Jay-Z's bold marketing campaign for "Magna Carta Holy Grail" paved the way for a Fourth of July brimming with high-profile buzz, but critical reception to the album has been somewhat mixed.
The New York Times claims "Grail" is filled with "ups and downs," while The Los Angeles Times feels it's "full of empty boasts." USA Today, on the other hand, awarded the album a perfect four-star review. Take a look at some top reviews, and chime in with your own response to Jay-Z's 12th solo album.
Los Angeles Times: "Throughout 'MCHG,' beats jiggle with synthetic energy courtesy of the master of genre. Combined and at their best, as on 'BBC' and 'Heaven,' the producer and rapper move with the coordination of expert magicians juggling Champagne bottles and knives."
USA Today: "The breadth of his subject matter — which also touches on family, loyalty, spirituality and fame — is matched by his lyrical acuity. His perspective is that of someone who has achieved much but hasn't lost sight of what brought him to this point."
The New York Times: Often, Jay-Z’s boasts are contested by tracks with their own stubborn agendas: minor keys, empty spaces, unyielding arrangements that make his rhymes dodge and weave around them. ... Though Timbaland’s productions always hold some sly surprises, 'Magna Carta ... Holy Grail' comes across largely as a transitional album, as if Jay-Z has tired of pop but hasn’t found a reliable alternative."
Billboard: "As an event, it's good, it's great, it's disappointing and back again. As an album, though, it tends to be safe."
MTV: "With his verses Jay mulls over the pitfalls of his fame atop somber piano keys and a steady drum knock. That's not to suggest that Holy Grail is an over-intellectual affair. There is a ton of dual meaning packed behind each Jigga rap, but it works just as well with a surface listen."
The Guardian: "It's the least surprising opening to this album possible: Justin Timberlake getting his Authentic Blues Face on over a thinly sketched femme fatale while portentous piano plays."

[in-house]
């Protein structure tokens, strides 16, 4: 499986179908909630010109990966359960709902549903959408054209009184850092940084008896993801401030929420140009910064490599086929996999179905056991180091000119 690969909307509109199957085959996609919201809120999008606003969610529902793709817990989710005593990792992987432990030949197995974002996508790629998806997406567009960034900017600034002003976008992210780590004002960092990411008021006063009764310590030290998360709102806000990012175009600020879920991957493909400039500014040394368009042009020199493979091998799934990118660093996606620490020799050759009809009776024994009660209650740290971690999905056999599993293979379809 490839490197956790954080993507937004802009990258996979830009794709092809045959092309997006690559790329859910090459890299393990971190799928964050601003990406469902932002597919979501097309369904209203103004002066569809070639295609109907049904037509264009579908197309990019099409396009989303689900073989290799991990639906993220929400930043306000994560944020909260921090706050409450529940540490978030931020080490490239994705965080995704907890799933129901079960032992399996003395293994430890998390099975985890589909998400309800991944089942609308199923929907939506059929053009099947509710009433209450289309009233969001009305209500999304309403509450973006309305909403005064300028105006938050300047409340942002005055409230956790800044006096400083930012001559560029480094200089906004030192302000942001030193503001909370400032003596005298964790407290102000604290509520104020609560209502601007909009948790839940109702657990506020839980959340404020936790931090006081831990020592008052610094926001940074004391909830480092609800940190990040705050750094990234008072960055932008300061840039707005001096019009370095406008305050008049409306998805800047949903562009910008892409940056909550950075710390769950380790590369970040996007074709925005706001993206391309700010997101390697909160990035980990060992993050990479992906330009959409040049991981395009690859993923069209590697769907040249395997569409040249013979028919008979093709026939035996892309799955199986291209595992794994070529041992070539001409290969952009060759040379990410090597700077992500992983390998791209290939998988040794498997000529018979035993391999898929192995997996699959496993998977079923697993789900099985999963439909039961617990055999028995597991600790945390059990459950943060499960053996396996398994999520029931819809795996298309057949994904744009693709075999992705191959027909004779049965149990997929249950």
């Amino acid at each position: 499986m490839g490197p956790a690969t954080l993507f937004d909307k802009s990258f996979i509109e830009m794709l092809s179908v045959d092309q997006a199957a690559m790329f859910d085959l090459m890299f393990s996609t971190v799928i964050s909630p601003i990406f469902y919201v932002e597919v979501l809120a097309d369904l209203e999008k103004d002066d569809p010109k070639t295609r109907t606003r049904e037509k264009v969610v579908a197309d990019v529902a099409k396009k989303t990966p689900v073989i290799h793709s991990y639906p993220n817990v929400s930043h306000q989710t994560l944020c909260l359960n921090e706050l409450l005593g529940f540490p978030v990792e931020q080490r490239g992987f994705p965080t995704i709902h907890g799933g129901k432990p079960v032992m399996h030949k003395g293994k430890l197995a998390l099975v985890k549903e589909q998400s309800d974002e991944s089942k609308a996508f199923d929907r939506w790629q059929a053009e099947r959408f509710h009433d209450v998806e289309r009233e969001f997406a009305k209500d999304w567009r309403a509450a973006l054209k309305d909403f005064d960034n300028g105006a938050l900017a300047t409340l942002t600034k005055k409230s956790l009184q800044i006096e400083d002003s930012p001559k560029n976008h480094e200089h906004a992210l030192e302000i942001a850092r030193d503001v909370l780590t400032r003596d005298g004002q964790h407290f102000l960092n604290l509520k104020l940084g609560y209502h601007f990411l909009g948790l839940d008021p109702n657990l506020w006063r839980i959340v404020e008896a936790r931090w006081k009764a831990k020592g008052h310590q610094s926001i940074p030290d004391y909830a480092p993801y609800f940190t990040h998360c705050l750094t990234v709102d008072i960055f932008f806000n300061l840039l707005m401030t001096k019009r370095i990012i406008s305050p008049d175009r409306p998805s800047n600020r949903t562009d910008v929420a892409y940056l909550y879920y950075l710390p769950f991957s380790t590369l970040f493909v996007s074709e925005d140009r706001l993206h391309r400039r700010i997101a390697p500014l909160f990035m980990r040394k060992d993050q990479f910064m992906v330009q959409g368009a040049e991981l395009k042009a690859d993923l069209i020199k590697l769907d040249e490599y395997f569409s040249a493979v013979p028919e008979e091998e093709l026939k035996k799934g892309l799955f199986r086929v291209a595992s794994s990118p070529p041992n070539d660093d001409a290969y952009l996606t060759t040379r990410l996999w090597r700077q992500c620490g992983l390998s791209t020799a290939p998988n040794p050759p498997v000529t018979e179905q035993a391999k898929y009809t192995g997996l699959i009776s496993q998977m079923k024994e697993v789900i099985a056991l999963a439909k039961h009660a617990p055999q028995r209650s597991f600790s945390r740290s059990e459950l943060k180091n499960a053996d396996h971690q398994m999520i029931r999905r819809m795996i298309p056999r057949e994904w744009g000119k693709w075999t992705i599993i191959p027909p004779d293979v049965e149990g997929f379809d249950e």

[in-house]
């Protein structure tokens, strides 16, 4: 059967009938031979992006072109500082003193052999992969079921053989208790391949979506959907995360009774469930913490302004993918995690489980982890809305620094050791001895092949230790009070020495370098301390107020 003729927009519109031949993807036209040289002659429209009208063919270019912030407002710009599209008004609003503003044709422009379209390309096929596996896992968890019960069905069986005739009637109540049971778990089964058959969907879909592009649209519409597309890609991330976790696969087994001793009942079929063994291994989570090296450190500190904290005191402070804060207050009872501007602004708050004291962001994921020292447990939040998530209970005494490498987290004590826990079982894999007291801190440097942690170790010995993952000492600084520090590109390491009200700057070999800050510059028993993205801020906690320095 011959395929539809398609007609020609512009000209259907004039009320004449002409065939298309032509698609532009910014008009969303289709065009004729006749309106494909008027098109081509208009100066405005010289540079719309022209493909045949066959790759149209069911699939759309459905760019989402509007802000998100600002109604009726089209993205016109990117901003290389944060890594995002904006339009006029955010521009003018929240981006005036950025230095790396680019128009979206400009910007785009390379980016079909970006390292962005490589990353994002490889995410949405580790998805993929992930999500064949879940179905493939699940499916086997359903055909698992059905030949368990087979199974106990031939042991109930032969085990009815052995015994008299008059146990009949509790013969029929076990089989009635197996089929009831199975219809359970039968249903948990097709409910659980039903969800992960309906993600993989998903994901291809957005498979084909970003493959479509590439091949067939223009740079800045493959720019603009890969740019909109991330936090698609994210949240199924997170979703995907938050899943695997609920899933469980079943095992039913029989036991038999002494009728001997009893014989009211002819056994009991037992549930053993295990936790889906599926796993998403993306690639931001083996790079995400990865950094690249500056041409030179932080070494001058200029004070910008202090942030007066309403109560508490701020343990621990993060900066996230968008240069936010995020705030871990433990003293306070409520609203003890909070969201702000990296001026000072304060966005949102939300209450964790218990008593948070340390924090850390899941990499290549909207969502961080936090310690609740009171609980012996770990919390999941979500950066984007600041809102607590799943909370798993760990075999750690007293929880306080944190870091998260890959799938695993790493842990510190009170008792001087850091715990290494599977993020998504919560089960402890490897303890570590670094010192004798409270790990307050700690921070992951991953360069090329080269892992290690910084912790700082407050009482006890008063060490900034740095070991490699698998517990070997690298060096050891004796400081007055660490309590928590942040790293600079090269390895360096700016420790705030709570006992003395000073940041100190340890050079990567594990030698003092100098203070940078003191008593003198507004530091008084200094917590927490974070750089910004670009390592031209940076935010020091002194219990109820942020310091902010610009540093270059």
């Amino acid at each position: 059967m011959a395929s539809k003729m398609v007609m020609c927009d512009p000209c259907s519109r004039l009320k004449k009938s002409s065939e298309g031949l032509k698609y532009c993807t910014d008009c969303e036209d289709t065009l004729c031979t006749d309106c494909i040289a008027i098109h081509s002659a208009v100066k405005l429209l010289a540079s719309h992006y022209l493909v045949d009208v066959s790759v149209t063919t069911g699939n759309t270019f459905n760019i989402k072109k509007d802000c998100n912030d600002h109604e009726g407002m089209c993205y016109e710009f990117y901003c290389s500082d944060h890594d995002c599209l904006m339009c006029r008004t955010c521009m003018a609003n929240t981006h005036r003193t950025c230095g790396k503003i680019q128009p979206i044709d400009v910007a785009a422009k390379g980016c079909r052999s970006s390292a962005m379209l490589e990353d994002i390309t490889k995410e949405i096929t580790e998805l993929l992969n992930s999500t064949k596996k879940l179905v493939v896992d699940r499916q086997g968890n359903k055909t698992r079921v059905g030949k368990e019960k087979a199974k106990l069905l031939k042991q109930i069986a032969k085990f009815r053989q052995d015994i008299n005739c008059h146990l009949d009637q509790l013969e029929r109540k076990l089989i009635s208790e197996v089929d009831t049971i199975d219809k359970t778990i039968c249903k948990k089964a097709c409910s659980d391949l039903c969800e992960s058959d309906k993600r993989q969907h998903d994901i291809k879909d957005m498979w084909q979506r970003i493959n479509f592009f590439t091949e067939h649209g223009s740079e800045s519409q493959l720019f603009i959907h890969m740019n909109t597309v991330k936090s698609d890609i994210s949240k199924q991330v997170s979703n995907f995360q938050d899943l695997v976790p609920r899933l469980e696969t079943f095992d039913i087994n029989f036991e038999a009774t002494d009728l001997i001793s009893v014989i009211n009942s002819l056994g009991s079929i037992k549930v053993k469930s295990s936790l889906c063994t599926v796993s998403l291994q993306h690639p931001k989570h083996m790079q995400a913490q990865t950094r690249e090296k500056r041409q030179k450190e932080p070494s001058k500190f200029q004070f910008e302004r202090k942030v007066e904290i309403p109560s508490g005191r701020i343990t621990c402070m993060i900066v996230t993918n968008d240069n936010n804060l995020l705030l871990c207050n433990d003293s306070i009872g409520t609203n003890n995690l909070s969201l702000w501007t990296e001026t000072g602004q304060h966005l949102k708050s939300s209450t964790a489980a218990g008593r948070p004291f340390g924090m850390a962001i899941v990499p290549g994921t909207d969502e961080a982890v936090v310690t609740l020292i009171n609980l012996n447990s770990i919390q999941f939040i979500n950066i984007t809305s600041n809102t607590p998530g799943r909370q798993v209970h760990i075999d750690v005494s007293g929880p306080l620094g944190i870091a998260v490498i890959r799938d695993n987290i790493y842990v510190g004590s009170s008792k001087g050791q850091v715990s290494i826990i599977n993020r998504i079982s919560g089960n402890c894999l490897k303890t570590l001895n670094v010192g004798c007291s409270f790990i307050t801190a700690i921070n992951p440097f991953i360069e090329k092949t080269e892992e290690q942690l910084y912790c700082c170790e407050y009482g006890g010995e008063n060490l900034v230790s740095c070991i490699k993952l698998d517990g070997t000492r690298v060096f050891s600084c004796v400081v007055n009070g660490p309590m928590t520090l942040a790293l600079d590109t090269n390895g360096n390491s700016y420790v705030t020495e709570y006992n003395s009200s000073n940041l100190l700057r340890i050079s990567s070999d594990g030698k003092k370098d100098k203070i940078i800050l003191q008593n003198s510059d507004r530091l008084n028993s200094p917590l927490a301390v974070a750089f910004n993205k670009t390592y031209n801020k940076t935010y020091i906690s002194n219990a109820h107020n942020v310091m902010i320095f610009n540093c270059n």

New York Daily News: "Jay's long track record of hits may have emboldened him to go deep this time. Lyrically, it seems like he's trying to live up to a famous rap from 2003's 'The Black Album,' in which he admitted, 'If skills sold, truth be told/I'd probably be lyrically Talib Kweli.'"
The Independent: "The most notable moments include the aptly rude, garish trombone groove behind the new-money boast 'Somewhere In America,' where Jay-Z invites his appalled old-money neighbours to his housewarming party; and the sadly sinister horn motif underpinning 'FUTW,' in which he takes liberties characterising his mere success as emblematic of the emancipatory struggle: 'America tried to emasculate the greats/Murder Malcolm, gave Cassius the shakes.' But then again, as he acknowledges in 'Holy Grail,' the benefits of wealth far outweigh the irritations of being public property: 'We're all just entertainers/And we're stupid and contagious.'"
Stereogum: "Which is all to say, Jay-Z is still as lyrically rich of a rapper whose songs require close attention as he’s always been. Many of Magna Carta‘s tracks are lacking interesting production — especially when we’re all still fresh off 'Yeezus' and 'Run The Jewels' — save the unbelievably ebullient 'BBC,' a verse-trade-off with former adversary Nas that has Timbaland, Beyoncé, Swizz Beatz, Pharrell, and Justin Timberlake doing gang vocals(!!!!) on the hook. But what we expect and, frankly, want from Hov is for him to write couplets that we apply to our own lives."